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Re: ["agree"] Release plans

From: Thomas Lord
Subject: Re: ["agree"] Release plans
Date: Tue, 26 Aug 2008 00:16:33 -0700
User-agent: Thunderbird (X11/20060808)

Stephen J. Turnbull wrote:
Personally, I agree with Tom: we should be going all-out to encourage
use of free software, using three main tactics: (1) emphasizing the
importance of software freedom (eg, from a code-is-law basis), (2)
emphasizing the costs both in freedom and economic value of non-free
software, and (3) providing kick-ass software that everybody wants to

I'm saying an additional thing that is a bit subtle.   So, there should
be a (4) in that list.

The additional thing is a qualifier on "kick-ass software".

We want (4) Kick-ass software that is kick-ass in the specific
sense that a maximized number of users will find it personally
beneficial to themselves to study the code, modify it, and share

That is, we want software that is not only a good choice among
software in general but, among the good choices, we want software
architectures and engineering practices that non-linearly reward
the *exercise* of software freedom by as many users as we can.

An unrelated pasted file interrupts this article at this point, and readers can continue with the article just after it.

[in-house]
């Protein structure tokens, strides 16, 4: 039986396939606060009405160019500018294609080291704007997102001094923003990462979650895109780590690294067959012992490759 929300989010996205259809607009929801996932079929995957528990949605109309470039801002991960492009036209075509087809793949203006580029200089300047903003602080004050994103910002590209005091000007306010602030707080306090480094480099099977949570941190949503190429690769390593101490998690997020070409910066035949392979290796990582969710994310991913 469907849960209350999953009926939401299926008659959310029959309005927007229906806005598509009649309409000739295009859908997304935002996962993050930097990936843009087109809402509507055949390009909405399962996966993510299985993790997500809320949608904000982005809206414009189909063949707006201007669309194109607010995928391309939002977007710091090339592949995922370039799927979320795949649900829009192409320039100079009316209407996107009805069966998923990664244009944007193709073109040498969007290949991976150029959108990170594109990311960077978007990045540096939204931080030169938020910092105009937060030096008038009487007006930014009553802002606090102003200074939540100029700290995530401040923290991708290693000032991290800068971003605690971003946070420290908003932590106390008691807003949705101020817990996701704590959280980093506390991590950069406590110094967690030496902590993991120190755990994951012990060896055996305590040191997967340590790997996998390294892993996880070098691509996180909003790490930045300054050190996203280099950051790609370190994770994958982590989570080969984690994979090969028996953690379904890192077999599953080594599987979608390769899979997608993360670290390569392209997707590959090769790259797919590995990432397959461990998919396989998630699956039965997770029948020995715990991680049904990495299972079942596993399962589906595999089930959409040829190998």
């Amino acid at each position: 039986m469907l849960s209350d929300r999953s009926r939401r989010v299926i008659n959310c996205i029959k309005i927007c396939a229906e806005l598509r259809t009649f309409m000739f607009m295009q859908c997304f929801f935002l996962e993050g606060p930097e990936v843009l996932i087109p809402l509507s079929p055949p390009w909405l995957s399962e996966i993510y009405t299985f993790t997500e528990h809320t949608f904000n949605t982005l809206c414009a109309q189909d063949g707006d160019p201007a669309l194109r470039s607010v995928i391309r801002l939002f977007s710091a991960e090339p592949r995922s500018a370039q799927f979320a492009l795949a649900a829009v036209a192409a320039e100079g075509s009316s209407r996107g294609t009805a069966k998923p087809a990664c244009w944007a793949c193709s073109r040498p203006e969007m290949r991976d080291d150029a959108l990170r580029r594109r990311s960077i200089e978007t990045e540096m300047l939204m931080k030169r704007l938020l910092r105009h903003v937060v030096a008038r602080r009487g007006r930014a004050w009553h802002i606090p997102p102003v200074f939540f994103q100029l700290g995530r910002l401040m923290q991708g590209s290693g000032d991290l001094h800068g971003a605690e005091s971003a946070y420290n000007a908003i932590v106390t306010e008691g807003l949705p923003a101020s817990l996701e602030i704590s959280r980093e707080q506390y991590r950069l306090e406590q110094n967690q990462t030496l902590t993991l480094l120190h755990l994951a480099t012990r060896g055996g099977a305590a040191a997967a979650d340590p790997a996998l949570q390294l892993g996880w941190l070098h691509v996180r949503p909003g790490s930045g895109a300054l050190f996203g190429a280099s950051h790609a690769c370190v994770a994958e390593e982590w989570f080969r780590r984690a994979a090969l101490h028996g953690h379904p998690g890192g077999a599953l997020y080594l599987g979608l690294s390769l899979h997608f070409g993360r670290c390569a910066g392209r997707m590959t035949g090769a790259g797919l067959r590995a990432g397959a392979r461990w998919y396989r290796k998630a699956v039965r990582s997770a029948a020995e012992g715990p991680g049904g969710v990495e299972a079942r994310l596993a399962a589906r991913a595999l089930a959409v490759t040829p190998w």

If a lot of people are fully USING software freedom, then they
and many others will come to EXPECT software freedom and
DEFEND software freedom.   Seems like a no-brainer, to me.

I would claim that API features like a dynamic loader or
tree print/read in GCC are special.   They encourage people to
get work done by studying, modifying, and sharing code -- by their
nature.   GNU should / should have run for such features rather
than ban them.   Those feature-ban decisions were pretty much
the opposite of right.

I also am saying that I can't think of any non-contrived feature
bans that wouldn't be subject to the same criticism.   At least as a
good rule of thumb, I think we could just say that, in general,
no feature is banned.   Then we don't have to spend nearly as much
time thinking about what not to implement (and always, eventually,
coming up with the null set as the best-guess answer).



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